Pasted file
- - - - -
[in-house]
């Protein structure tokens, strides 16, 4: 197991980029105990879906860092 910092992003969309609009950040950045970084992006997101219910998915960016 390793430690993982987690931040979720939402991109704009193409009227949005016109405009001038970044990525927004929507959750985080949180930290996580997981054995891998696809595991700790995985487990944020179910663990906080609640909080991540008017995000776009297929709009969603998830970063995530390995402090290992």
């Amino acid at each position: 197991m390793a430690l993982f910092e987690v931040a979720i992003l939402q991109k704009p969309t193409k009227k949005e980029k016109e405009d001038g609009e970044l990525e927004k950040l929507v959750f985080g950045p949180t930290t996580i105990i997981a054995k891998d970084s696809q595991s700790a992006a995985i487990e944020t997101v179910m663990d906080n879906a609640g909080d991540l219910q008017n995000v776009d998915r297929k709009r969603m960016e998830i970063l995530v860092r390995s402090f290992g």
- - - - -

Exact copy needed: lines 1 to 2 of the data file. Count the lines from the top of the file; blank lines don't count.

[in-house]
């Protein structure tokens, strides 16, 4: 197991980029105990879906860092 910092992003969309609009950040950045970084992006997101219910998915960016 390793430690993982987690931040979720939402991109704009193409009227949005016109405009001038970044990525927004929507959750985080949180930290996580997981054995891998696809595991700790995985487990944020179910663990906080609640909080991540008017995000776009297929709009969603998830970063995530390995402090290992």